Re: Gen X/Daria/Whedon - Style humour is everywhere, it's overdone, and it's a writing crutch

#1
What do I mean by this? 

I appreciate its a broad description, though if there is a word or phrase to describe it I've not heard it. Regardless, it's something which I think is safe to say we've all seen in one shape or another:
  • Characters in an otherwise life-or-death scenario firing quips at each other, Marvel style
  • Otherwise genuine, wholesome, or character developing moments undercut by self-referential/'lampshading' jokes
  • Characters making meta-references to situations they find themselves in, even in a setting where such a joke would be anachronistic at best - "Ah, the old 'we're not so different speech' - save it pal!"
  • Near constant snark, usually explained as some sort of coping mechanism
  • 'EXisteNTial cRISis' 
I could go on, but you get my point. Now, I'm not saying that this style of humour doesn't have its place. I can even understand where it comes from; we know what the tropes in fiction are, we've seen them played straight, subverted, reinterpreted, and so on. It's an easy way to get a quick chuckle, a meme of sorts - 'I know you've seen this situation before, you know that I know, here's a little Easter Egg'. 

However, as the title says, these cheap gags are everywhere. I understand that not all of us are gifted with humour or wit. That's fine, you don't need to be funny to be entertaining. I would take no jokes at all over a barrage of quips, maybe a fraction of which might stick due to sheer volume. For those who aren't naturally funny, it's fine if only one decent joke came to mind in 5000 words of writing (or none at all!). For those who are, surely you can craft a joke wholly within the context of the story, with no reliance on 'meta', and trust that your readers will get it? 

Even in a modern or postmodern setting where such jokes could be excused, could you not instead reward the reader for paying attention to the setting? A joke misses, but on a rereading it suddenly makes sense - those are some of the best laughs you can get!. It doesn't have to be that our third millennia man has a fondness for late 90's and early 2000's pop culture.  

Maybe this is my 'boomer' moment, and I've just gotten too old and too jaded to lie back and embrace the snark. Maybe this is just a mainstream thing and I just haven't seen the good stuff. Unfortunately, for me at least, I don't think this is something you can un-notice after having noticed it (and if I've shattered this particular bubble for you, I apologise).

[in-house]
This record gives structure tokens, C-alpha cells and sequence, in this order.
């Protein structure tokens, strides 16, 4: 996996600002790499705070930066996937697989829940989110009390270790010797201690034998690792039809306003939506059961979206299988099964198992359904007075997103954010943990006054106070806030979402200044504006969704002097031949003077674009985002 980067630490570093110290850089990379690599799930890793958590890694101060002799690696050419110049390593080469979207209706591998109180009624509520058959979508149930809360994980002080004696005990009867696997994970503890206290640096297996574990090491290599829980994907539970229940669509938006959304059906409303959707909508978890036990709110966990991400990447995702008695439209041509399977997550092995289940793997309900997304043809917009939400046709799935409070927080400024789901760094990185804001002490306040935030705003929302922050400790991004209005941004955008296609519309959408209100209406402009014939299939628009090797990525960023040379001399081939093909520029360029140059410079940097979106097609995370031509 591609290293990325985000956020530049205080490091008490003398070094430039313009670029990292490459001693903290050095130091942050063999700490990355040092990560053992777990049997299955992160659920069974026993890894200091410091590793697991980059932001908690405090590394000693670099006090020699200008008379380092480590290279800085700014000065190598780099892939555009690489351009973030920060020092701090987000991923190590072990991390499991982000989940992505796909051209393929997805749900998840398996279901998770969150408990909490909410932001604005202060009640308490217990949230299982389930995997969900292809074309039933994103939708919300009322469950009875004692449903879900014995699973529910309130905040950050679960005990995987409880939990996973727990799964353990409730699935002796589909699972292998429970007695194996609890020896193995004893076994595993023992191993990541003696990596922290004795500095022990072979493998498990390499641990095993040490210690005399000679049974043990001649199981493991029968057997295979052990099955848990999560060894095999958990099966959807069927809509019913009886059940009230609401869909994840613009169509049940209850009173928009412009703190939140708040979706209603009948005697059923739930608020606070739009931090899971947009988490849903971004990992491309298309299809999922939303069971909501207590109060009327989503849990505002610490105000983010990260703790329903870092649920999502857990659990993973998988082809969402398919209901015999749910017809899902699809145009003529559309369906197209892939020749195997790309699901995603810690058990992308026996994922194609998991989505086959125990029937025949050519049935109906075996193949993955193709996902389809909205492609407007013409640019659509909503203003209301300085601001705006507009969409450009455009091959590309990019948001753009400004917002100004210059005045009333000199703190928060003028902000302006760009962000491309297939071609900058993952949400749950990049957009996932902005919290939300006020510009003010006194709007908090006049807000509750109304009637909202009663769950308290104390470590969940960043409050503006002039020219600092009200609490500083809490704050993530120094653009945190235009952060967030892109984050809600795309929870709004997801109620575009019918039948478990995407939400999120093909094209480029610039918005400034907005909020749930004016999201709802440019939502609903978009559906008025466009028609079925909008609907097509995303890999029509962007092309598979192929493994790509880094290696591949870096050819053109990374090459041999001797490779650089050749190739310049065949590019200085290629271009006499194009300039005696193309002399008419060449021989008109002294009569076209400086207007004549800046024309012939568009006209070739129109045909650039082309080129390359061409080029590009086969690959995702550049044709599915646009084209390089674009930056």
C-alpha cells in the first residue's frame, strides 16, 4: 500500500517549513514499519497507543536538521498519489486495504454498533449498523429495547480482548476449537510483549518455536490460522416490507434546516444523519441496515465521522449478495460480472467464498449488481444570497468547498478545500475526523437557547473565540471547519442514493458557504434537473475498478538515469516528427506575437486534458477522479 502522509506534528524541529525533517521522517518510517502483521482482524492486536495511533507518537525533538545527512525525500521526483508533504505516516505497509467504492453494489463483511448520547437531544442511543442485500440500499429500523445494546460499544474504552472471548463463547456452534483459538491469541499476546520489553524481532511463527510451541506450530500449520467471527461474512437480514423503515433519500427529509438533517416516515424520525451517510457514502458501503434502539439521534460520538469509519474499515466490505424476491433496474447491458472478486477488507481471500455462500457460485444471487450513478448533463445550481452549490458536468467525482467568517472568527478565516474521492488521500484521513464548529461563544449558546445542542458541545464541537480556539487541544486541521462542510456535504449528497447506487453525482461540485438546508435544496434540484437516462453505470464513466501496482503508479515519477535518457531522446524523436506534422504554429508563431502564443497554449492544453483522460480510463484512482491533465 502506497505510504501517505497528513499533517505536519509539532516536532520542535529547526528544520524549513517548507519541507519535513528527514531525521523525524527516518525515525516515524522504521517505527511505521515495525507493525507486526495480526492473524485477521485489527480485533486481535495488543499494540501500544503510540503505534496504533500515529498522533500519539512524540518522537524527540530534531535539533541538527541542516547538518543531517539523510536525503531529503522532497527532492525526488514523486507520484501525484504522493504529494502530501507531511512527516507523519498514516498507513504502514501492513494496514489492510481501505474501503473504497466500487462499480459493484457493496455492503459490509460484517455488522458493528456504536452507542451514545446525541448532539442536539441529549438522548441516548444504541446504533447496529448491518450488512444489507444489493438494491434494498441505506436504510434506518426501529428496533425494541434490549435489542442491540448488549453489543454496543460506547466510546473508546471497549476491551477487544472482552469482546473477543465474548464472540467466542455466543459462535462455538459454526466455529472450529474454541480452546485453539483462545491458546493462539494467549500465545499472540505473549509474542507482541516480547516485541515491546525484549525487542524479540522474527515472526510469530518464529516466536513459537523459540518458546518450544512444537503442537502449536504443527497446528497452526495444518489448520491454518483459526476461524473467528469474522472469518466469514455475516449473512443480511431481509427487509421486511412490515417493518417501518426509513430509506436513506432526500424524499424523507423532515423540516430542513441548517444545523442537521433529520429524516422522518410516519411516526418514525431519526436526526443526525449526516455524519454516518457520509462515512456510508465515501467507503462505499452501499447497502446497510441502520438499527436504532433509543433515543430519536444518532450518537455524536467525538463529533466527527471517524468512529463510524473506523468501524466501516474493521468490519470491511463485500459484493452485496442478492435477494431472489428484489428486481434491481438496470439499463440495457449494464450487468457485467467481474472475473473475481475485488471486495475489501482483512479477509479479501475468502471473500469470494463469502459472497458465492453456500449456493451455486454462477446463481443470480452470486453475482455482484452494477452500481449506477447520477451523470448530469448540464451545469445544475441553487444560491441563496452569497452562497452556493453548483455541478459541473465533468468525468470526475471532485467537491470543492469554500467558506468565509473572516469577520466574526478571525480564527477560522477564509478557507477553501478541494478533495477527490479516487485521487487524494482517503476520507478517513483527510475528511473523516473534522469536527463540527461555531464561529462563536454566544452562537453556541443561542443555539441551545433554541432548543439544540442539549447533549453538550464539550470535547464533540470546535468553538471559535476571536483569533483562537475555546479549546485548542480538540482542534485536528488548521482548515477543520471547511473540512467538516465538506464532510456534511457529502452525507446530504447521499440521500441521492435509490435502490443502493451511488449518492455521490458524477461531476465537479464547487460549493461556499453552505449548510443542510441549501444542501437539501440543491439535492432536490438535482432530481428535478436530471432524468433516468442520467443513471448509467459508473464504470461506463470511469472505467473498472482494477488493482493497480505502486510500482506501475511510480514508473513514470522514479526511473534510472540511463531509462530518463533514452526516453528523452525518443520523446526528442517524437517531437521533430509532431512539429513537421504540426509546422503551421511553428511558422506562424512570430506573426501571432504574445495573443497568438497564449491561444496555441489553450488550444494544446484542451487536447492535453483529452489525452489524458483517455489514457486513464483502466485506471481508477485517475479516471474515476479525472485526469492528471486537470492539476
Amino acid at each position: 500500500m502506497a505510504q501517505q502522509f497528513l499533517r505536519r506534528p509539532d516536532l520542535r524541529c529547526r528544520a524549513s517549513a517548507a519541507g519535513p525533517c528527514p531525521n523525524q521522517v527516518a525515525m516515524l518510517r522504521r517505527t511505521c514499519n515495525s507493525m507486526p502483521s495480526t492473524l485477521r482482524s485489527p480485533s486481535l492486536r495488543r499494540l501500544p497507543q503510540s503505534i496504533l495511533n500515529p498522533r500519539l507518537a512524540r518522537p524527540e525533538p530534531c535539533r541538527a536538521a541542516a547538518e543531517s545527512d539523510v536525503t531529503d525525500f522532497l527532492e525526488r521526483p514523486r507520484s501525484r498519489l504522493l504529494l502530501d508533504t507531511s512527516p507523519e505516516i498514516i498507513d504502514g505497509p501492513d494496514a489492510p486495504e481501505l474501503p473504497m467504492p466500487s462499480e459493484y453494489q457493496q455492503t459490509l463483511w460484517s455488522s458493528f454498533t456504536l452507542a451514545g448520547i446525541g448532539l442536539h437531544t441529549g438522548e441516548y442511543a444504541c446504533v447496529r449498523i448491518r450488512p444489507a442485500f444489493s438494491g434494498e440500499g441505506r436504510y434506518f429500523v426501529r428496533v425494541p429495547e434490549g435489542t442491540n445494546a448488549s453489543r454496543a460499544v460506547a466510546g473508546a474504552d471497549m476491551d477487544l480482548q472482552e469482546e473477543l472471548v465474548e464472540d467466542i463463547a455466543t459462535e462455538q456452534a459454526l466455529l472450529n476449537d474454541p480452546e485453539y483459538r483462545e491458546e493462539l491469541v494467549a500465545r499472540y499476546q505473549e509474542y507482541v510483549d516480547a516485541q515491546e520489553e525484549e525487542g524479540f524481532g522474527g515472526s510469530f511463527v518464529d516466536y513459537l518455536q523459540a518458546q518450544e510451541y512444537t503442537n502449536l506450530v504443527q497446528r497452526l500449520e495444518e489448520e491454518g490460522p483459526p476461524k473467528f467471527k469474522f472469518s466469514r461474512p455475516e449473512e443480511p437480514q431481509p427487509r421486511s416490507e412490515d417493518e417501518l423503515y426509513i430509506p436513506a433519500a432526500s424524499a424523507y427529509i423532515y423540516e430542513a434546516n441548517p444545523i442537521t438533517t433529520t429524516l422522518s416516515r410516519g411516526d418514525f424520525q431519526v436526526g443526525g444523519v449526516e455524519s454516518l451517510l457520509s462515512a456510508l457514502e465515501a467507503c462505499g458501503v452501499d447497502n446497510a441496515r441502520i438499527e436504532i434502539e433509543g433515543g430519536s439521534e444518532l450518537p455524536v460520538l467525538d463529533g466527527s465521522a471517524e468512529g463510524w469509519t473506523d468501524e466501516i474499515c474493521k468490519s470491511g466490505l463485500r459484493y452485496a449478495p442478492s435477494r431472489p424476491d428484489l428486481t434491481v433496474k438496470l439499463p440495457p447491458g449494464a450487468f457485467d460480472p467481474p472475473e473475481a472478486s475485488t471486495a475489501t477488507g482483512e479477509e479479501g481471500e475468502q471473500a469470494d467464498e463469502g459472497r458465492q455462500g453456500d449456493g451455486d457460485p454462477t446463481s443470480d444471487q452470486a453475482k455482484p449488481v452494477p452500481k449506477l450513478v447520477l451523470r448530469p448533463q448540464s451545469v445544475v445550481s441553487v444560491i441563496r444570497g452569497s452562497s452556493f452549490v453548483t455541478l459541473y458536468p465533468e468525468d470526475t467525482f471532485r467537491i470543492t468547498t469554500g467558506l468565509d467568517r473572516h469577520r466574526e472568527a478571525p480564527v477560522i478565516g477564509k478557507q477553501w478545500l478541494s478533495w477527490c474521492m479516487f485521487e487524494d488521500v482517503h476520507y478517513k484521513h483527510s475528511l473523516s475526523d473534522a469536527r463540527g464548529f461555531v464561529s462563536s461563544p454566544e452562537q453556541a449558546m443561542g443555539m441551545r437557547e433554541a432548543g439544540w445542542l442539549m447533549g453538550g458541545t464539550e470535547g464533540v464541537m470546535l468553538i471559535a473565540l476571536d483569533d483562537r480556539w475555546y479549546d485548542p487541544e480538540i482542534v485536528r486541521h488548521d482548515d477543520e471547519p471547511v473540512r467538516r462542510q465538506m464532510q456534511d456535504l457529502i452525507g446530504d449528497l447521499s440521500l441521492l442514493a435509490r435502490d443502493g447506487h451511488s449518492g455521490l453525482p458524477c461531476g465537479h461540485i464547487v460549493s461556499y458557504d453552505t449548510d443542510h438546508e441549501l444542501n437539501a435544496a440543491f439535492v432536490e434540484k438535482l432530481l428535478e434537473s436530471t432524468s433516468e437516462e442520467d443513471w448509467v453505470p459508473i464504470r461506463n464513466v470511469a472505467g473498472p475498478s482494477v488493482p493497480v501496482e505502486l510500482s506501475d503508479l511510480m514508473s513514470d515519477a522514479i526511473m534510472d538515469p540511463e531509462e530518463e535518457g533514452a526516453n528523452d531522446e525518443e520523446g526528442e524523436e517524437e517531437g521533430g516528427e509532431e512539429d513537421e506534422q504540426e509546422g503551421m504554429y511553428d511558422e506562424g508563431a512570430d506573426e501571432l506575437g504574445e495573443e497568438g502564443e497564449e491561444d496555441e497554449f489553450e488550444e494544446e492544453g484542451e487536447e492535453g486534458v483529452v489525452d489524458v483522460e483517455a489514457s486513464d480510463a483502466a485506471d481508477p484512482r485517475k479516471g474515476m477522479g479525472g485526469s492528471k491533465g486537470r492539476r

Re: Gen X/Daria/Whedon - Style humour is everywhere, it's overdone, and it's a writing crutch

#3
I think it can be used well when done with purpose and not used as a crutch. In Daria, for example, the style was used to support the theme and characters of the show; it was an integral and valuable part. In the MCU, it's used to churn out low-effort writing, and it shows.

I don't think there's anything wrong with the style per se, but I agree that it's often done badly because it's easy to imitate and give the illusion of depth or humour where none exists. (And when used in a meta way, as a tool to lampshade one's own narrative devices or character tropes, it reeks of defensive insecurity, like the author was scared to commit to selling us on the plot and felt the need to self-deprecatingly wink at us to protect themselves, which makes investing in the story really hard.)

Re: Gen X/Daria/Whedon - Style humour is everywhere, it's overdone, and it's a writing crutch

#4


Derin_Edalaensive Wrote: ...I don't think there's anything wrong with the style per se, but I agree that it's often done badly because it's easy to imitate and give the illusion of depth or humour where none exists. (And when used in a meta way, as a tool to lampshade one's own narrative devices or character tropes, it reeks of defensive insecurity, like the author was scared to commit to selling us on the plot and felt the need to self-deprecatingly wink at us to protect themselves, which makes investing in the story really hard.)


That right there gets to the heart of it; it's not the jokes per se, but the thin veneer they create around the work. It's as if the writer to be taken seriously, but at the same time want to leave themselves an out in case anyone should criticise them for being overly derivative or unoriginal. "Well obviously  I included this cliché, it's ironic, I can't believe you don't get it" - OK buddy, but just because you've lampshaded a trope doesn't mean you haven't used it.